Runcorn Cemetery

In the 1850s Runcorn was an important inland port of the River Mersey. Since 1776 the Bridgewater canal had had its western terminus in the town making Runcorn an important transhipment point. Boat yards, tanneries and warehousing had all sprung up around the waterways of the town.

By the mid-19th century the church yard at the Parish Church of All Saints could no longer cope with the demand that was placed upon it and a Runcorn Burial Board was formed. The priority for the board was to create a cemetery and by 1858 they had acquired land in Greenway Meadows for the purpose of making a cemetery. 

In June that year the “Warrington Guardian” carried an advertisement inviting architects to tender for the work, “The Runcorn Burial Board are desirous of receiving plans and estimates for the creation of two plain neat chapels detached (one for the use of the Established Church and the other for Dissenters) with an entrance lodge, gates and receiving house for laying the burial ground”.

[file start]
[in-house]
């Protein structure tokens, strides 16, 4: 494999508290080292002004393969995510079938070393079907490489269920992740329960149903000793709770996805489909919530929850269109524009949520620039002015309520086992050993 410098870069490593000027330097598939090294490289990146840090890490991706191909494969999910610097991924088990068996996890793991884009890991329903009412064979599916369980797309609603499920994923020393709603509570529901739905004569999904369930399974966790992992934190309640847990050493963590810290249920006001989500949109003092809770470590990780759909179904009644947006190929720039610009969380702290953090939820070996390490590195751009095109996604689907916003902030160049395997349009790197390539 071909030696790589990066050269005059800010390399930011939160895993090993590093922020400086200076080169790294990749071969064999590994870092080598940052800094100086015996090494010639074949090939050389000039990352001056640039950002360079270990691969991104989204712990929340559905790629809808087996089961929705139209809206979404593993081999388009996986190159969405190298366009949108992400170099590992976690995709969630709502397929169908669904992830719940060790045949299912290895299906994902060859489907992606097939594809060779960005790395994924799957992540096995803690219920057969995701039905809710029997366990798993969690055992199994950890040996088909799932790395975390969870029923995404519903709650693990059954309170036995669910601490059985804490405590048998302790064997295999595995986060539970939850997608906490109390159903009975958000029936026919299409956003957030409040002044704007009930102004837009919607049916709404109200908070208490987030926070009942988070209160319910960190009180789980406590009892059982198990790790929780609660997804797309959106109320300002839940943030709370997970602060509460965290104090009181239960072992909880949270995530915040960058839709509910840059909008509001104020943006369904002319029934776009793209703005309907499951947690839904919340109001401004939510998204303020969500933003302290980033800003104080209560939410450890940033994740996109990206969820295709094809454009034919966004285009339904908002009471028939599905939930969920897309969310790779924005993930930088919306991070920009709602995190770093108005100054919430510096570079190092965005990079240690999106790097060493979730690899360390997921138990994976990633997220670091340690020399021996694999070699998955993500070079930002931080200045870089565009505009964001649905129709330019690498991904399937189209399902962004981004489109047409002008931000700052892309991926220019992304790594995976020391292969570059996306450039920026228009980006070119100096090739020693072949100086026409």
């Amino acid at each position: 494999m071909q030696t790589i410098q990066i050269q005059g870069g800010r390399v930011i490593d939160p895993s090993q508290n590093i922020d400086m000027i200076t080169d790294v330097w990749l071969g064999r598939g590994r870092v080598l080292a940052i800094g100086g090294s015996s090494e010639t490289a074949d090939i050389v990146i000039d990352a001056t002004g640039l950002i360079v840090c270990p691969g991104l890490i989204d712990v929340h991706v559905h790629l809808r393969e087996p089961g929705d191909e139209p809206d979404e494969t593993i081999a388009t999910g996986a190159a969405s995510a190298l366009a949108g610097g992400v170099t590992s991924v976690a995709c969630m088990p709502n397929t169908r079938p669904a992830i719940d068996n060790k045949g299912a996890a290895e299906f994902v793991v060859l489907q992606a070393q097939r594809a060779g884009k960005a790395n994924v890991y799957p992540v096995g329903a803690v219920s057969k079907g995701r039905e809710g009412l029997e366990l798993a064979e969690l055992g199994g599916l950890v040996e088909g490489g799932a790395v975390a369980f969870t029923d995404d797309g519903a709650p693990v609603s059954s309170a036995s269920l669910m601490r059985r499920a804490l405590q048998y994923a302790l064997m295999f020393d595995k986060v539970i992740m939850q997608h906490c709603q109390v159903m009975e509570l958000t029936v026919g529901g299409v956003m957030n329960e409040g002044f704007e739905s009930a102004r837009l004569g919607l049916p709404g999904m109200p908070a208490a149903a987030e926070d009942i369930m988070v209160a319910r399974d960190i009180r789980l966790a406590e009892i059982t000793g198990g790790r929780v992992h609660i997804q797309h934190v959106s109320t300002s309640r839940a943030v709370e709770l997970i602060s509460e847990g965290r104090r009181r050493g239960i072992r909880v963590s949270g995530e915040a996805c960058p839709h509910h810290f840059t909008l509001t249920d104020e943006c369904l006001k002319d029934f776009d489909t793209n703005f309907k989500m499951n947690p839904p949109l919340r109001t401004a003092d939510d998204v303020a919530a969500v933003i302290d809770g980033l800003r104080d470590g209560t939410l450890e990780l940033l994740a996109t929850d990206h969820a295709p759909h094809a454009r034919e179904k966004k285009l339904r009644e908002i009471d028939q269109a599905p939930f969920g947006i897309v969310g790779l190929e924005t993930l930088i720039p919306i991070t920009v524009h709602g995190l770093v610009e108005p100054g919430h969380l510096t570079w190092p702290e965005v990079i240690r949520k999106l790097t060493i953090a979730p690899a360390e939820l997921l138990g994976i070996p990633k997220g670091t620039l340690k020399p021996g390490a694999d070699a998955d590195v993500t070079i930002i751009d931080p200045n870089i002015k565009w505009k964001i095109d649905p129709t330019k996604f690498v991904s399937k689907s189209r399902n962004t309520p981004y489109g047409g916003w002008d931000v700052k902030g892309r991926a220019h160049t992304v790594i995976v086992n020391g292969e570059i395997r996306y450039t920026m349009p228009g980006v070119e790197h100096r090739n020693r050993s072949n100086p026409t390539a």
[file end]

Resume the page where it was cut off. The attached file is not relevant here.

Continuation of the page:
When the cemetery was opened in March 1860 it became necessary to make the old field path from Savages Bridge to Higher Runcorn into a road, this became Greenway Road. The Board of Commissioners did not neglect the old cemetery at the Parish Church and they renewed the boundary wall from Clarence Terrace to the Ferry landing.

The first burial took place on the 8th of March 1860. This burial being of a two year old child named William Rutter. That grave now holds five interments, including William’s parents, George and Mary were buried in 1903 and 1904.

Commonwealth War Graves

There are 72 Commonwealth War Graves within Runcorn Cemetery. 70 from the United Kingdom and 2 who served in the Canadian forces.

Map used from the archives of Halton Borough Council